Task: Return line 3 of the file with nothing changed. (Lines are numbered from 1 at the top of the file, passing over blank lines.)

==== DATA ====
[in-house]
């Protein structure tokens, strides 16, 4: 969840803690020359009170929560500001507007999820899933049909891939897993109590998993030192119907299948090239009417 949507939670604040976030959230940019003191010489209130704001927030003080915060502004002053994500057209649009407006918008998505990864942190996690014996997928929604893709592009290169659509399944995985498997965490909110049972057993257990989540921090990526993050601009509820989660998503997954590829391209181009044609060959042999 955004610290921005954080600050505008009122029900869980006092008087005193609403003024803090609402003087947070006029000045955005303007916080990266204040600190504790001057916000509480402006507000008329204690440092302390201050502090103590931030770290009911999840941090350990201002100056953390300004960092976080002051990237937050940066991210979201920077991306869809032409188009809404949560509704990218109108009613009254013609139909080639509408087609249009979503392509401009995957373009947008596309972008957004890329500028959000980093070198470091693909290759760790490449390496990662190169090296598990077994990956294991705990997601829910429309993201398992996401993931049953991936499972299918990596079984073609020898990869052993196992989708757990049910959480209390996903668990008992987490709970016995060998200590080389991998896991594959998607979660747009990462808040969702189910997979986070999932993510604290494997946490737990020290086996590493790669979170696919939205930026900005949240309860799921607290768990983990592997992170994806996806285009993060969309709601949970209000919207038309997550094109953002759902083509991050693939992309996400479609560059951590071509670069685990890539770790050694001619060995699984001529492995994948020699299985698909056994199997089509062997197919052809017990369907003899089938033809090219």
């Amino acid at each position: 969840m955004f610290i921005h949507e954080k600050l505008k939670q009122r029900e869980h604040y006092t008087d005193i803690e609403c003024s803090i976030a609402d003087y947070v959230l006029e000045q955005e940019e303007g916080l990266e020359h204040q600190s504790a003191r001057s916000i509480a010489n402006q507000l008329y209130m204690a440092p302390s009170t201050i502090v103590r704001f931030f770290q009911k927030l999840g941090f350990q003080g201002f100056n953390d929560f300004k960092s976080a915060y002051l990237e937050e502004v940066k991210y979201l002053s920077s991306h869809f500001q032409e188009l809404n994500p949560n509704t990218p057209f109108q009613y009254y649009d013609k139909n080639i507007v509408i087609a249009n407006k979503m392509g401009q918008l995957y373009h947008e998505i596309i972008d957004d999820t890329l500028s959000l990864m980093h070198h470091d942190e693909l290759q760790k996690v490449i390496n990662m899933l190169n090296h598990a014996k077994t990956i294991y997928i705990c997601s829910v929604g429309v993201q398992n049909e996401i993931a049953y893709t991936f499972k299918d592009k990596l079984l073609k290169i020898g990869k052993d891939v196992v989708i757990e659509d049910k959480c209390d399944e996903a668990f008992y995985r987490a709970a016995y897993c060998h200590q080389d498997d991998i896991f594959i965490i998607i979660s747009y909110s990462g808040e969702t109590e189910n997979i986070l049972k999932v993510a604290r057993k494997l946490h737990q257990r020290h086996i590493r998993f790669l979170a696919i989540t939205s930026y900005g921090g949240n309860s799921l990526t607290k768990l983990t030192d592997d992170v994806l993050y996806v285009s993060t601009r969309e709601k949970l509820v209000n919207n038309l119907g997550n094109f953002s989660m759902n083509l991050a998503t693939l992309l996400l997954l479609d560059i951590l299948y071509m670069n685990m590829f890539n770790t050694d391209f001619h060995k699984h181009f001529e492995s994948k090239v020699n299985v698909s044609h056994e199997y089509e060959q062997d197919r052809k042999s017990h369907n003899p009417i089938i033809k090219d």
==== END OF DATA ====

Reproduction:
């Amino acid at each position: 969840m955004f610290i921005h949507e954080k600050l505008k939670q009122r029900e869980h604040y006092t008087d005193i803690e609403c003024s803090i976030a609402d003087y947070v959230l006029e000045q955005e940019e303007g916080l990266e020359h204040q600190s504790a003191r001057s916000i509480a010489n402006q507000l008329y209130m204690a440092p302390s009170t201050i502090v103590r704001f931030f770290q009911k927030l999840g941090f350990q003080g201002f100056n953390d929560f300004k960092s976080a915060y002051l990237e937050e502004v940066k991210y979201l002053s920077s991306h869809f500001q032409e188009l809404n994500p949560n509704t990218p057209f109108q009613y009254y649009d013609k139909n080639i507007v509408i087609a249009n407006k979503m392509g401009q918008l995957y373009h947008e998505i596309i972008d957004d999820t890329l500028s959000l990864m980093h070198h470091d942190e693909l290759q760790k996690v490449i390496n990662m899933l190169n090296h598990a014996k077994t990956i294991y997928i705990c997601s829910v929604g429309v993201q398992n049909e996401i993931a049953y893709t991936f499972k299918d592009k990596l079984l073609k290169i020898g990869k052993d891939v196992v989708i757990e659509d049910k959480c209390d399944e996903a668990f008992y995985r987490a709970a016995y897993c060998h200590q080389d498997d991998i896991f594959i965490i998607i979660s747009y909110s990462g808040e969702t109590e189910n997979i986070l049972k999932v993510a604290r057993k494997l946490h737990q257990r020290h086996i590493r998993f790669l979170a696919i989540t939205s930026y900005g921090g949240n309860s799921l990526t607290k768990l983990t030192d592997d992170v994806l993050y996806v285009s993060t601009r969309e709601k949970l509820v209000n919207n038309l119907g997550n094109f953002s989660m759902n083509l991050a998503t693939l992309l996400l997954l479609d560059i951590l299948y071509m670069n685990m590829f890539n770790t050694d391209f001619h060995k699984h181009f001529e492995s994948k090239v020699n299985v698909s044609h056994e199997y089509e060959q062997d197919r052809k042999s017990h369907n003899p009417i089938i033809k090219d």